Korea Accuses China Of Spying, Arrests Koreans
A very strange spy scandal is brewing between (South) Korea and China. Acting on a tip of the (South) Korean National Intelligence Service (the Korean equivalent of the CIA and FBI rolled into one,) Korean state prosecutors accused China’s SAIC of stealing sensitive state secrets from Korea.
Then, they indicted seven senior Korean engineers at Korea’s Ssangyong on charges of leaking technology essential to develop hybrid cars.
According to Korea Times, the prosecutors said they had no plans to take legal action against SAIC. SAIC had taken over a 48.9-percent stake in Ssangyong in January 2005. When Ssangyong hit a bumpy road beginning this year, SAIC refused to bail them out. The company went bankrupt, and a two month bloody war erupted between laid-off workers and police.
In June 2004, Ssangyong Motor developed a “Hybrid Control Unit” (HCU) together with the German company FEV. The Korean government provided nearly half of the funds needed for the development. This provides the legal grounds the prosecution used to state that Ssangyong’s transfer of subsidized homegrown technologies was done without state permission.
It is alleged that SAIC pressured Ssangyong engineers involved in the development.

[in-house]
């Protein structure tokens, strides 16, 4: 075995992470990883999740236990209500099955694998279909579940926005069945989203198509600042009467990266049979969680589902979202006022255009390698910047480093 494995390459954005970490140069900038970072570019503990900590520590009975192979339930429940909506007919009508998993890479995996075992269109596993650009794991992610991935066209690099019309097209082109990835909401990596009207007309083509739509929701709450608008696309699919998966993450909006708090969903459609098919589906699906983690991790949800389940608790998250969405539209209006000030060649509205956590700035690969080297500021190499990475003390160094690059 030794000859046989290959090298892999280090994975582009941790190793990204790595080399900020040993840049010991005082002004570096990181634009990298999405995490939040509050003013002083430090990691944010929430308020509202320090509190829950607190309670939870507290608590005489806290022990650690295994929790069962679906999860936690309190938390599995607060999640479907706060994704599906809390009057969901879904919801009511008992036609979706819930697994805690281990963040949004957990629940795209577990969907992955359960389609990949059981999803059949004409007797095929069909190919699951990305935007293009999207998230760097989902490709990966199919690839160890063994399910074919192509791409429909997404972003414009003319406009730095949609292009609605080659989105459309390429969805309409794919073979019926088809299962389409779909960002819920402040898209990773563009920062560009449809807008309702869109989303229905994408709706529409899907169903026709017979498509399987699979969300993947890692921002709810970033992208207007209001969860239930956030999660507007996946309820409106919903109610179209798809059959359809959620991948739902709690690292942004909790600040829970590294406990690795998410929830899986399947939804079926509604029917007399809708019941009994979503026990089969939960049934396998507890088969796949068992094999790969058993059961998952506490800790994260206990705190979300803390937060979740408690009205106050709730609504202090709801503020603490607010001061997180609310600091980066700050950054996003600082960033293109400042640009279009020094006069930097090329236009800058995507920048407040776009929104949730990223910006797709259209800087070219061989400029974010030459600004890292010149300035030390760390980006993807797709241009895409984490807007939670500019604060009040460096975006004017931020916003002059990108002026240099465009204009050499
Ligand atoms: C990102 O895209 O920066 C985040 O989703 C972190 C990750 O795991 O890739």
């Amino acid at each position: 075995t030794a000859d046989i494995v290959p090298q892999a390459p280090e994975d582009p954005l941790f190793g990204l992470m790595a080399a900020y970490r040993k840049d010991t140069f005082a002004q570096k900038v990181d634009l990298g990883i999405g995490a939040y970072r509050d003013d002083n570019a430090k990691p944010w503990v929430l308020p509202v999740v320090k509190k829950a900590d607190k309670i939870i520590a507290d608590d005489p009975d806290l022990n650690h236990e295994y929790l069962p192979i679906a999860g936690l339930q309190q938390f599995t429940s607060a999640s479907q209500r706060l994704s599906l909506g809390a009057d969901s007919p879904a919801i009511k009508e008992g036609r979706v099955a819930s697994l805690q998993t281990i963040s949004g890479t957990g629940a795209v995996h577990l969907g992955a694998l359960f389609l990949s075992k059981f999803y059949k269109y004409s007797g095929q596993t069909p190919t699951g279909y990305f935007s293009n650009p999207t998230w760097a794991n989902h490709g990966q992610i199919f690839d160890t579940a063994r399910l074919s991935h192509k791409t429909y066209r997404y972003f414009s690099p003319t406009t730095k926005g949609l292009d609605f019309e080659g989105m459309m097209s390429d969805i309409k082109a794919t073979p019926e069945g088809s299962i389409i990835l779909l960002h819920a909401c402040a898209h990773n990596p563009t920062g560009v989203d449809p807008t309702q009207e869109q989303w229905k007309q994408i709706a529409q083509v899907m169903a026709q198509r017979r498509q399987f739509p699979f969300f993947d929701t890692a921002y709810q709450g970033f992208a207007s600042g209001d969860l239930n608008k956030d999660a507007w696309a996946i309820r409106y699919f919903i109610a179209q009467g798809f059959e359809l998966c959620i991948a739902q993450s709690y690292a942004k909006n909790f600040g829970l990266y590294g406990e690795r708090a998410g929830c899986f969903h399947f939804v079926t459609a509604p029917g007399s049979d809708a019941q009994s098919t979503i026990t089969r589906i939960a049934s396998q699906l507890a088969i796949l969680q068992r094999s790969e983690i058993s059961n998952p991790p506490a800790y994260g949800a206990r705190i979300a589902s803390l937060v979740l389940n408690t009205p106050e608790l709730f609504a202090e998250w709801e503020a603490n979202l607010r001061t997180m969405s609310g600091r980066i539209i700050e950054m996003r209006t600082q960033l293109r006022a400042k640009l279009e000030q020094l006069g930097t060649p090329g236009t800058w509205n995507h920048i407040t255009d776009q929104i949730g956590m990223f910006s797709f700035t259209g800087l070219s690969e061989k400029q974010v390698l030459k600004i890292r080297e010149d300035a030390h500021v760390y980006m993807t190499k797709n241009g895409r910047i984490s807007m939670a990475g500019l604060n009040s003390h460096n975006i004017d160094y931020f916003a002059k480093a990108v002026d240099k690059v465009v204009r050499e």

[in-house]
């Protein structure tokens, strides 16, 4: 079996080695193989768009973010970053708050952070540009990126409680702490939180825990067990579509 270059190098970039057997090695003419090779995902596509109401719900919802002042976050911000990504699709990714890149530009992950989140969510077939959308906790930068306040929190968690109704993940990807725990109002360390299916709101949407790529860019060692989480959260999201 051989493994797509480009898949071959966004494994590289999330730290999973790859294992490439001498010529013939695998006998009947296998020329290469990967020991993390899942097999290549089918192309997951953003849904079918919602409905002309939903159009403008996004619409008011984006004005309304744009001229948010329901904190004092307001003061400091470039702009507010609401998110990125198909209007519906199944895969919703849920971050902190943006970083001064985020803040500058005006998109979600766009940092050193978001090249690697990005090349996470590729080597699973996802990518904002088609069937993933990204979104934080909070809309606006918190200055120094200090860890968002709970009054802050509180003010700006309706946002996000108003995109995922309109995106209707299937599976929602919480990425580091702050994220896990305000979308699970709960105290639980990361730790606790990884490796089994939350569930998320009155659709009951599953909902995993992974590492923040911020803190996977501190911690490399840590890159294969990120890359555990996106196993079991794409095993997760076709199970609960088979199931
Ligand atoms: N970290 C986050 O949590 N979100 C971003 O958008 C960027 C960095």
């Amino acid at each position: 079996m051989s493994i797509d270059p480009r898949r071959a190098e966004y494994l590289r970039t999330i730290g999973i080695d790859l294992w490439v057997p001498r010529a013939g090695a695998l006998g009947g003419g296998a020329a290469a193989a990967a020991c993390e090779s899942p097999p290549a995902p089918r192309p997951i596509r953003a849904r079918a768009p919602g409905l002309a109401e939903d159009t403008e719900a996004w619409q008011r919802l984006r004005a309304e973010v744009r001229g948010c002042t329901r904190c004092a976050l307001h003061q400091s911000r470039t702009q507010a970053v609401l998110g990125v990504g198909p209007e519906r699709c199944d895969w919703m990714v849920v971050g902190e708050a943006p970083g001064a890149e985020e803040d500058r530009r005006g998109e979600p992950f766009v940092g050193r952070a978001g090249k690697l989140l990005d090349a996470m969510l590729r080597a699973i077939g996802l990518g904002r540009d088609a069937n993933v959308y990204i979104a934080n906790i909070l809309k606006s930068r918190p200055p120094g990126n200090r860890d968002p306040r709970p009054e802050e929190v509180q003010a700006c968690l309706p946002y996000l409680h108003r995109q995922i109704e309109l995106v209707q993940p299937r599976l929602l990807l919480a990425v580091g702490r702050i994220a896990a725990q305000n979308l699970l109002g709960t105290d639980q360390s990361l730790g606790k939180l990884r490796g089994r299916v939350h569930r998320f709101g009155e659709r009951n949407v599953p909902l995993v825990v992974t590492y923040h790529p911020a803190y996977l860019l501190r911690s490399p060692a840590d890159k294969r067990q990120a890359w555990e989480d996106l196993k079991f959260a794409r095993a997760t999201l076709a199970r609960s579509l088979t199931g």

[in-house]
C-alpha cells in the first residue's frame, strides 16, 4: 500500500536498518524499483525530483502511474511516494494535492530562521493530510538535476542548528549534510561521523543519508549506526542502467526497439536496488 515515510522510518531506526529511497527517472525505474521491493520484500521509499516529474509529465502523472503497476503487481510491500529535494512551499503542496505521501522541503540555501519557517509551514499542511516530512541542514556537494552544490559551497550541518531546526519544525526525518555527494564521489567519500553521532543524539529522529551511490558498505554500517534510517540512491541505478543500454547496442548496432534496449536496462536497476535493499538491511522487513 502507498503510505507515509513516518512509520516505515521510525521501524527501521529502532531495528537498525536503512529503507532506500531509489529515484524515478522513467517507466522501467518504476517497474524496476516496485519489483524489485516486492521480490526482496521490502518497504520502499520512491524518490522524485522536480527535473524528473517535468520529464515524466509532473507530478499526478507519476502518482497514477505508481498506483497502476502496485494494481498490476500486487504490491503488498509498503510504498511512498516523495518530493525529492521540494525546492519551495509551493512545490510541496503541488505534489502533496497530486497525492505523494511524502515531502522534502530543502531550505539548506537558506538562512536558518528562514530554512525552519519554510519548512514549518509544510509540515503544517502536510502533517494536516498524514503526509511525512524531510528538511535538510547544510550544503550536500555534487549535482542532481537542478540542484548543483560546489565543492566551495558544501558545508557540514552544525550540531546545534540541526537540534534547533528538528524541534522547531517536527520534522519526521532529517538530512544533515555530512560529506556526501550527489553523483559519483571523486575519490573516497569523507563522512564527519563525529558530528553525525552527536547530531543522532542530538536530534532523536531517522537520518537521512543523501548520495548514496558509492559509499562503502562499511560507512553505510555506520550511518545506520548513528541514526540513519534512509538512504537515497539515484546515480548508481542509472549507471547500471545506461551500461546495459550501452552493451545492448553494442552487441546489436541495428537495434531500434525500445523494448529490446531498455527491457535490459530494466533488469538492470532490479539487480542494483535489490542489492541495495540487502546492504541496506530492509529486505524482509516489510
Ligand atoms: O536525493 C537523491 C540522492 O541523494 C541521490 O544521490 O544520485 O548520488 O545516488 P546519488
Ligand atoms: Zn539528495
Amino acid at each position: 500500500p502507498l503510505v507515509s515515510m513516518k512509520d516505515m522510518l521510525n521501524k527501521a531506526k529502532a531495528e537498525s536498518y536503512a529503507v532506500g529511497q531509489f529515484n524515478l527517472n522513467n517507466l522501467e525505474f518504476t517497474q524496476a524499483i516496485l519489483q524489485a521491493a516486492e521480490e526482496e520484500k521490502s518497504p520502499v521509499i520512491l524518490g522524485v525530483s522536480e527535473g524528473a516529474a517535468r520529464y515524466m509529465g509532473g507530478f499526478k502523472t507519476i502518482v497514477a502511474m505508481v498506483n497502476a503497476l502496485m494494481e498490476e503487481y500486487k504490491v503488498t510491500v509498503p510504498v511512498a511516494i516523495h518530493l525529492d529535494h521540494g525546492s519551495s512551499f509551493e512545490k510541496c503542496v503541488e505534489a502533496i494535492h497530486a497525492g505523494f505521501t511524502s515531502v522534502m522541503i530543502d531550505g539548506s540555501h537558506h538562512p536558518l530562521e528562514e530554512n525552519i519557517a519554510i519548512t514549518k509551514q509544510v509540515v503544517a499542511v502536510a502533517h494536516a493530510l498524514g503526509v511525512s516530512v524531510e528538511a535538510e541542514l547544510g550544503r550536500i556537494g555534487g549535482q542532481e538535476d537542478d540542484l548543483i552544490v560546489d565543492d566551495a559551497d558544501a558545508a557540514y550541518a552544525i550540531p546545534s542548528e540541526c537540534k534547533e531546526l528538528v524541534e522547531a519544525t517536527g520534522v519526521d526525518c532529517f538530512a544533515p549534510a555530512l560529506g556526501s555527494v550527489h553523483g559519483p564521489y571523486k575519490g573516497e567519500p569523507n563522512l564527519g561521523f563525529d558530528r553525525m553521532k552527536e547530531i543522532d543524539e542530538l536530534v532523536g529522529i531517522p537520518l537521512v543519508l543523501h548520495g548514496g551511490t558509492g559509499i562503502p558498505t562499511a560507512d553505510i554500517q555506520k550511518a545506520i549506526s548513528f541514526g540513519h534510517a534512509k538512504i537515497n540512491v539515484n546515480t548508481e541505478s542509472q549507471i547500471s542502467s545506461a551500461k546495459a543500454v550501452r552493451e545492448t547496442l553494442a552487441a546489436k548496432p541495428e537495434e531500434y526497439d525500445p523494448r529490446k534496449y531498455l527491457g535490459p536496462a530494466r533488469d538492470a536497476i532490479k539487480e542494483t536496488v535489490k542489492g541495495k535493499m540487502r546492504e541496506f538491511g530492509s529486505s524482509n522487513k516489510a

According to the prosecutors, the seven accused succumbed and gave the technology to SAIC without state permission in July 2006. The accused received no money for the information, they did what they were told.
At the beginning of the investigation, Ssangyong denied the allegation. The scandal culminated in claims that SAIC had taken over the debt-ridden Korean company to “steal” expensive technologies Ssangyong had developed, “and then threw the company away.” One would think there are cheaper ways of getting the hard and software of a microcontroller than buying the shares of a company and then taking it bankrupt. But what does one know.
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If anyone can acquire an ownership interest in a publicly-traded company, how can that company's technology be considered a "state secret"? I see a potential case of patent infringement here, but hardly espionage.